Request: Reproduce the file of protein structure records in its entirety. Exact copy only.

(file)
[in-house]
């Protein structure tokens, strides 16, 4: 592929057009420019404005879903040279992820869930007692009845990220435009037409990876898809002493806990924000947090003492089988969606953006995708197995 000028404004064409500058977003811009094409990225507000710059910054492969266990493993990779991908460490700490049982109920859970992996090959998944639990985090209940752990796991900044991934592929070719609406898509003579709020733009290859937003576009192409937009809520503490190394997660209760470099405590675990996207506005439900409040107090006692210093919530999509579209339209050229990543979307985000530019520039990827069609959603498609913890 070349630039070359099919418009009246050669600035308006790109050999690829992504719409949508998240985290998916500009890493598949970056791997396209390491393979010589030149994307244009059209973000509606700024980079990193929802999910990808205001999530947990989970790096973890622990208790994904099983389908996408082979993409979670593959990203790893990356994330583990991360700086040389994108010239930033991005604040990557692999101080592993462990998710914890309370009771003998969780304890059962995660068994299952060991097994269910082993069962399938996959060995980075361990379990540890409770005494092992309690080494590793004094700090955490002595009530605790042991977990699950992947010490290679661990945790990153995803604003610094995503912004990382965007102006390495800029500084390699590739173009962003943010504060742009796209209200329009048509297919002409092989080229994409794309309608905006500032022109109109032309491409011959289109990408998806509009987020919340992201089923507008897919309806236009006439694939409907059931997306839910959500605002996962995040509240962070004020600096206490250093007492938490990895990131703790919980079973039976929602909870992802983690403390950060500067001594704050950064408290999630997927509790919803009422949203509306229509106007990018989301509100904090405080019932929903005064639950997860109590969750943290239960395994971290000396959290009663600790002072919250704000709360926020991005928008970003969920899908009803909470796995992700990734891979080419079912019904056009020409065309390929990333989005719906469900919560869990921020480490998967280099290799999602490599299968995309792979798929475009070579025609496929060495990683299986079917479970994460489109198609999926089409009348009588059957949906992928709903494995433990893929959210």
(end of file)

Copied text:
[in-house]
């Protein structure tokens, strides 16, 4: 592929057009420019404005879903040279992820869930007692009845990220435009037409990876898809002493806990924000947090003492089988969606953006995708197995 000028404004064409500058977003811009094409990225507000710059910054492969266990493993990779991908460490700490049982109920859970992996090959998944639990985090209940752990796991900044991934592929070719609406898509003579709020733009290859937003576009192409937009809520503490190394997660209760470099405590675990996207506005439900409040107090006692210093919530999509579209339209050229990543979307985000530019520039990827069609959603498609913890 070349630039070359099919418009009246050669600035308006790109050999690829992504719409949508998240985290998916500009890493598949970056791997396209390491393979010589030149994307244009059209973000509606700024980079990193929802999910990808205001999530947990989970790096973890622990208790994904099983389908996408082979993409979670593959990203790893990356994330583990991360700086040389994108010239930033991005604040990557692999101080592993462990998710914890309370009771003998969780304890059962995660068994299952060991097994269910082993069962399938996959060995980075361990379990540890409770005494092992309690080494590793004094700090955490002595009530605790042991977990699950992947010490290679661990945790990153995803604003610094995503912004990382965007102006390495800029500084390699590739173009962003943010504060742009796209209200329009048509297919002409092989080229994409794309309608905006500032022109109109032309491409011959289109990408998806509009987020919340992201089923507008897919309806236009006439694939409907059931997306839910959500605002996962995040509240962070004020600096206490250093007492938490990895990131703790919980079973039976929602909870992802983690403390950060500067001594704050950064408290999630997927509790919803009422949203509306229509106007990018989301509100904090405080019932929903005064639950997860109590969750943290239960395994971290000396959290009663600790002072919250704000709360926020991005928008970003969920899908009803909470796995992700990734891979080419079912019904056009020409065309390929990333989005719906469900919560869990921020480490998967280099290799999602490599299968995309792979798929475009070579025609496929060495990683299986079917479970994460489109198609999926089409009348009588059957949906992928709903494995433990893929959210």